For specific endpoints and permissions/scopes, you may need to look at that specific endpoint documentation to know specifically, but for instance, I don’t see “Edit Account” in my options, so my new account must not be set up well enough. for the Password setup. You might be able to add all available scopes from the “Security” section to your other setup to get it working fine, though.

Okay that is one difference (the fact that you use the token endpoint for both OAuth2 Endpoint and token fields) that I see you did that I had not done when I was trying to get the password grant type to work.

I have everything switched back over on the RIngCentral side. Do I still need to have the Auto-refresh token enabled on either side? Also do I need to click the authorize button when I edit the account and change back to password grant type (it doesn’t seem like I would need to click that button)?

Okay I get the same permissions error when switching back to a password grant type.

I have to stress that this does not happen when I follow the process in Postman, which leads me to believe that it is on the snapLogic side, or something between the data exchange specifically with the snapLogic post snap and RingCentral.

I also have to point out that this permission is not even an option in RingCentral. Finally the idea of just giving full permissions to the app in Ring Central is problematic, because in order to promote your app from the Sandbox to Production you have to test all permission scopes explicitly on top of meeting additional criteria before your app is eligible for promotion to production. So we really dont have the option of of giving a broad scope of permissions. Even if it did work, it leads to potential problems down the road.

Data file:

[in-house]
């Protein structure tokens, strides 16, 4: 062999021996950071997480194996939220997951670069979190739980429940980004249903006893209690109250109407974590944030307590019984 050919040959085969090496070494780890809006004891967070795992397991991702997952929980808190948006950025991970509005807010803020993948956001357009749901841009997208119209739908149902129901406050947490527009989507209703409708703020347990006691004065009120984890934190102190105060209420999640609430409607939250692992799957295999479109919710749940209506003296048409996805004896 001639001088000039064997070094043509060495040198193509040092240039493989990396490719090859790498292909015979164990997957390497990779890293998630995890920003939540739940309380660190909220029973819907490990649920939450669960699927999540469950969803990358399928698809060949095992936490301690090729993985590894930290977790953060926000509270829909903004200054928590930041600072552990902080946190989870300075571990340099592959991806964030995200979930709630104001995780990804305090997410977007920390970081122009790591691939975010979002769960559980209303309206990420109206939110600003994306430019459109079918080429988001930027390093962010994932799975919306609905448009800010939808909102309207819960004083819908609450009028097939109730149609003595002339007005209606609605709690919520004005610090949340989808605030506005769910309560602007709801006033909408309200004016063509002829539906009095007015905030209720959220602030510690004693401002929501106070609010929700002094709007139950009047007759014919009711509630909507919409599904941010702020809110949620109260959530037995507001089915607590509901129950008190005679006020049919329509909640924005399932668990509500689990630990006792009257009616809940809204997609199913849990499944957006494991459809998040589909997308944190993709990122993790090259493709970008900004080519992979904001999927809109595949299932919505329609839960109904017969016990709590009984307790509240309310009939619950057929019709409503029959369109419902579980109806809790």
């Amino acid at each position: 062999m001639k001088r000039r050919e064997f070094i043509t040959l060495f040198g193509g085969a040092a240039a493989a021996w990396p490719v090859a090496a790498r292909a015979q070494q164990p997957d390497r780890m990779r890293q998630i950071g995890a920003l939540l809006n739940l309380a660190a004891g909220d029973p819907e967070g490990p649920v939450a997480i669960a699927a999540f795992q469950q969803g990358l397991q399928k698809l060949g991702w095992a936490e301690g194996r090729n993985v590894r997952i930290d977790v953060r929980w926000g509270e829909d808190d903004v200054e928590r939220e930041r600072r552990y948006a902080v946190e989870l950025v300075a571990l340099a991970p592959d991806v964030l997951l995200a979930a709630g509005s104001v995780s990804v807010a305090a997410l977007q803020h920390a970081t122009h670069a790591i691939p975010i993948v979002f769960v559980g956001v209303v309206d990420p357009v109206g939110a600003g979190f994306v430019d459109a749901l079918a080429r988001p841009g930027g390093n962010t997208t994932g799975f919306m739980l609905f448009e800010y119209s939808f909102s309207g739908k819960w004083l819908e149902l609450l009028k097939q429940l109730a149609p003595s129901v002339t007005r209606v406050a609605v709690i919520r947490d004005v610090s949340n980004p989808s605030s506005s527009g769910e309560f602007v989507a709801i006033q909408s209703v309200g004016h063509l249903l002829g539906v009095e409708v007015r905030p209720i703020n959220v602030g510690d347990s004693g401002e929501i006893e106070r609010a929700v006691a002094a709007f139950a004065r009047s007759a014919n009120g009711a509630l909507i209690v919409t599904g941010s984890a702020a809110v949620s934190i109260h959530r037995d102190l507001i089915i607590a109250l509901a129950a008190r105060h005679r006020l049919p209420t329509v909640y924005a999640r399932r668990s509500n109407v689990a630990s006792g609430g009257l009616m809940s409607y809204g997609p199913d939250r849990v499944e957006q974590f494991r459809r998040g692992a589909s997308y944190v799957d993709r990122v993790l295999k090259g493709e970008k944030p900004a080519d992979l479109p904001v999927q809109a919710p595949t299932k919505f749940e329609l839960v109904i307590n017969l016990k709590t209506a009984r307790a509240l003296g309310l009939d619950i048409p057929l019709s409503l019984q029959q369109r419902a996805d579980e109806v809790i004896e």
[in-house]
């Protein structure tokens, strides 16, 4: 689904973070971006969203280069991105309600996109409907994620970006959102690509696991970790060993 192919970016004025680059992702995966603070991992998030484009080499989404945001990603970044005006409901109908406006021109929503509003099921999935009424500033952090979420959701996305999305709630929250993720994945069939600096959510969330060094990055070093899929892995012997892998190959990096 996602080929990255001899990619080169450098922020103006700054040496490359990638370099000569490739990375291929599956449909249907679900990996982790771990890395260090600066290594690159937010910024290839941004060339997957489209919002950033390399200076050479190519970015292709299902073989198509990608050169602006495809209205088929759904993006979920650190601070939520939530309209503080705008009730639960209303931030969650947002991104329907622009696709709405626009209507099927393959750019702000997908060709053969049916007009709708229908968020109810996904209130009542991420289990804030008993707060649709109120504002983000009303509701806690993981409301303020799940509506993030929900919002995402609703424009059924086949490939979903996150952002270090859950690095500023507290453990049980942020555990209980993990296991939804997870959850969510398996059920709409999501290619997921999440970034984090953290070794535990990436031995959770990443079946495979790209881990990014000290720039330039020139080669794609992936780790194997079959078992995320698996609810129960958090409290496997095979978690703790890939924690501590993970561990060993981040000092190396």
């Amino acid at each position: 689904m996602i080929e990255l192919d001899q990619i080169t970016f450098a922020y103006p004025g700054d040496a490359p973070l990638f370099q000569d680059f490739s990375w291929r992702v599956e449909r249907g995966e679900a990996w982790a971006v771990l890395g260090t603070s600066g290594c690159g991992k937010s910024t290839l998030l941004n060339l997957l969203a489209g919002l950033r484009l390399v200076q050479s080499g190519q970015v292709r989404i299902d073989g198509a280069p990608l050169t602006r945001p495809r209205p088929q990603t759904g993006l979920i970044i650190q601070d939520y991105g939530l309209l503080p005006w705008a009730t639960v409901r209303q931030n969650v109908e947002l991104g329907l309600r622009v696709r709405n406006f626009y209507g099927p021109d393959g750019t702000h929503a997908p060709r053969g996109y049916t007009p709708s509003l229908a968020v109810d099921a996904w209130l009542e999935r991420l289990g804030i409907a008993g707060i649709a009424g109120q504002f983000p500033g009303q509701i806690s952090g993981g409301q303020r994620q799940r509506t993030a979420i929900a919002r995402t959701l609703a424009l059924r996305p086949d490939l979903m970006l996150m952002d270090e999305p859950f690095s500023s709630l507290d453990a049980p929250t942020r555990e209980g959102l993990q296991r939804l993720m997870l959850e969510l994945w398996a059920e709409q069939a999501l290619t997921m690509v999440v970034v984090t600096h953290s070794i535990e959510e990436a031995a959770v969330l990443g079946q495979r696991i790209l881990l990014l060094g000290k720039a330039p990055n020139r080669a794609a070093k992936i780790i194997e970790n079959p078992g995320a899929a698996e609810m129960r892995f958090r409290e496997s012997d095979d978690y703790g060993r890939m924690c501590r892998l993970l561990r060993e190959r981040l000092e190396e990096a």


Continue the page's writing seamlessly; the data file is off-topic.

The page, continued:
Do we need to start looking at converting this thread into a ticket and escalating it?

Are you setting the scope within postman? if so, you can add it as an auth endpoint config with scope as the key and the items you have in scope as the value. For authorization_code, I believe you’ll need it in both the token and auth endpoint configuration, it’s worth having it in both for password authentication just in case, but again their documentation doesn’t specify the scope anywhere from what I had seen.

If this doesn’t work, or you’re not specifying the scope, I think escalating to a ticket might be beneficial.

No the permission scope is set in the application that you create on the RingCentral side and then you are provided with a client ID and secret for the application. Is there a way to convert this post to a ticket? There is a lot of relevant information here.

I think you could just link this thread in your ticket.